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Learning from the ‘Great Floods’ of the Missouri River: what they tell us about resilient river management

Presentation by Robert Jacobson, PhD, Branch Chief of River Studies at U.S. Geological Survey

NOTE – This Presentation will be the THIRD Tuesday of the month.

Understanding how, why, and where flood risk has increased on the Lower Missouri River should help inform flood-risk management. Dr. Jacobson will present an analysis of the “Great Floods” of 1993, 2011, and 2019 with implications for very challenging policy questions about how to manage the river for future resilience.

2019 Flood

2019 Flooding near the confluence of the Platte and Missouri Rivers in Nebraska. 6/5/19.

Time and Place

Tuesday, November 19, 2019
7:00 pm

Les Bourgeois Vineyards Bistro
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Presentation by Robert Jacobson, PhD, Branch Chief of River Studies at U.S. Geological Survey

Tuesday, November 19, 2019

NOTE – this month’s presentation will be on the THIRD Tuesday of the month. Sorry for the inconvenience. 

The Bistro Restaurant is closed on Tuesdays, but the bar will be open. You ARE welcome to come early, bring some food and gather with friends before the presentation. Speaker Series attendees are welcome after 6:00 p.m.

Recent flooding on the Lower Missouri River – especially in the “Great Floods” of 1993, 2011, and 2019 – owes much of its severity to the convergence of three factors. First, dams, channelization, and levees have altered how water and sediment are transported down the river, resulting in some parts of the river that have incised (and therefore have reduced flood risk) and others that have aggraded through sedimentation on the bed and banks (resulting in increased flood risk).

The second factor is the atmospheric origin of floodwaters. The mainstem reservoir system was designed to handle the relatively predictable snowmelt from the Rocky Mountains, but the 1993, 2011, and 2019 floods demonstrated that unpredictable changes in the jet stream can bring large amounts of moist Gulf air into the Missouri River basin, a situation that is especially hazardous when rain falls on frozen ground and/or downstream of the mainstem reservoir system.

The third factor is changing climate. Although climate-change models have predicted increased precipitation throughout most of the Missouri River drainage basin, statistically significant trends in flow records have been difficult to demonstrate because of high hydrologic variability (“noise”). Measurement data are now picking up a trend of increasing runoff that is consistent with climate-change models. Convergence of these three factors has created a sense of urgency to reduce flood risk on the Missouri River. Diagnosis of the factors that contribute to increased flood risk provides some guidance for the very challenging policy questions about how to manage the river for future resilience.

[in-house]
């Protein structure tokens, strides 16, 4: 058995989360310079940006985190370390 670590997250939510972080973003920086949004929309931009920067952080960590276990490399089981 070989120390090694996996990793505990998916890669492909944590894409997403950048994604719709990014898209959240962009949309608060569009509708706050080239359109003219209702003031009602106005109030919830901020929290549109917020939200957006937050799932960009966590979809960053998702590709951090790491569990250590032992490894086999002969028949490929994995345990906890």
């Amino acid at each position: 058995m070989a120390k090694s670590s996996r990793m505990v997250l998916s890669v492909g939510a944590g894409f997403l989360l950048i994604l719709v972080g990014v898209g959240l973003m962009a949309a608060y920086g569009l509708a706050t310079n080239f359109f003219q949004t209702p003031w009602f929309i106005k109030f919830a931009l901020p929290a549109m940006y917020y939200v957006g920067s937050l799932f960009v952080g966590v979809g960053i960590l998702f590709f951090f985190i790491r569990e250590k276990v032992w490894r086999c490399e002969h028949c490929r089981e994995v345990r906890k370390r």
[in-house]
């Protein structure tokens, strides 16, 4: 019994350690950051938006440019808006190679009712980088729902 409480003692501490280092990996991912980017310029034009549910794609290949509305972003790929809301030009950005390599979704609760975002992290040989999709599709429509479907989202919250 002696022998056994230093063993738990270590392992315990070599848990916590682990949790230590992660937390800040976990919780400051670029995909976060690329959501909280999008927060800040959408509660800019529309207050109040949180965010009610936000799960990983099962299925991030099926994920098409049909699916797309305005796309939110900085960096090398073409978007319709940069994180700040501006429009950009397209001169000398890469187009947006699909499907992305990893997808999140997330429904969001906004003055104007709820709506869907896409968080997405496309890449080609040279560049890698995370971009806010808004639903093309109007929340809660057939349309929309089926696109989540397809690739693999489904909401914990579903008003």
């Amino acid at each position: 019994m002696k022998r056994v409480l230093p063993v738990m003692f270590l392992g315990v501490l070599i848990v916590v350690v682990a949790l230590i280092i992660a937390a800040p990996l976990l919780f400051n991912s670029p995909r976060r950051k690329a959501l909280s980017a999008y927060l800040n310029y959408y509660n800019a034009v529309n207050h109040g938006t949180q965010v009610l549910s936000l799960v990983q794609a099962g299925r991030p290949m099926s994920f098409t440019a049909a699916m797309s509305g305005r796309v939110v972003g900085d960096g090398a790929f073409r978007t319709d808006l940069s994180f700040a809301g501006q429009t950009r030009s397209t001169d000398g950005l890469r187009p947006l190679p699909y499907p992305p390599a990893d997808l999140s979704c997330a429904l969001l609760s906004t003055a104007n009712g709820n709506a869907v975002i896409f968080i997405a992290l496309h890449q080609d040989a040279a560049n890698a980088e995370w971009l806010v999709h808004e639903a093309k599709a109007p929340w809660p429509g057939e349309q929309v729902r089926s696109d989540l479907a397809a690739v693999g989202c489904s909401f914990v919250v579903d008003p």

• 14020 W. Hwy BB, Rocheport, MO
  • Take I-70 to the Rocheport, MO, exit (Exit #115). It’s the first exit east of the Missouri River.
  • Head north toward Rocheport.
  • After about a mile, turn left at the sign for Les Bourgeois Bistro. Follow the signs to the Bistro. You will probably need to park in the lot above the Bistro and walk the trail down.
  • The presentations are held in upstairs in the restaurant. The restaurant is no longer open on Tuesdays but the bar is! You are welcome to bring your own food or snacks.

Resources & Links

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Special thanks to Les Bourgeois Vineyards for giving us the opportunity to use their beautiful space overlooking the Missouri River. All speakers are presenting for free! Thank you all for sharing your knowledge with us!

And a special tip of the hat to volunteer David Owens who has been doing the sound for the Speaker Series for several years.

Our thanks to Dave and the good people of MoRivCC who are video recording these presentations when possible.

The Big Muddy Speaker Series also takes place monthly in Kansas City and St. Charles.

The views and opinions expressed by our presenters do not necessarily reflect the view or policies of Missouri River Relief, the Big Muddy Speaker Series or any of the partners that support this public forum. The Big Muddy Speaker Series believes that hearing diverse perspectives is a crucial building block for an informed public.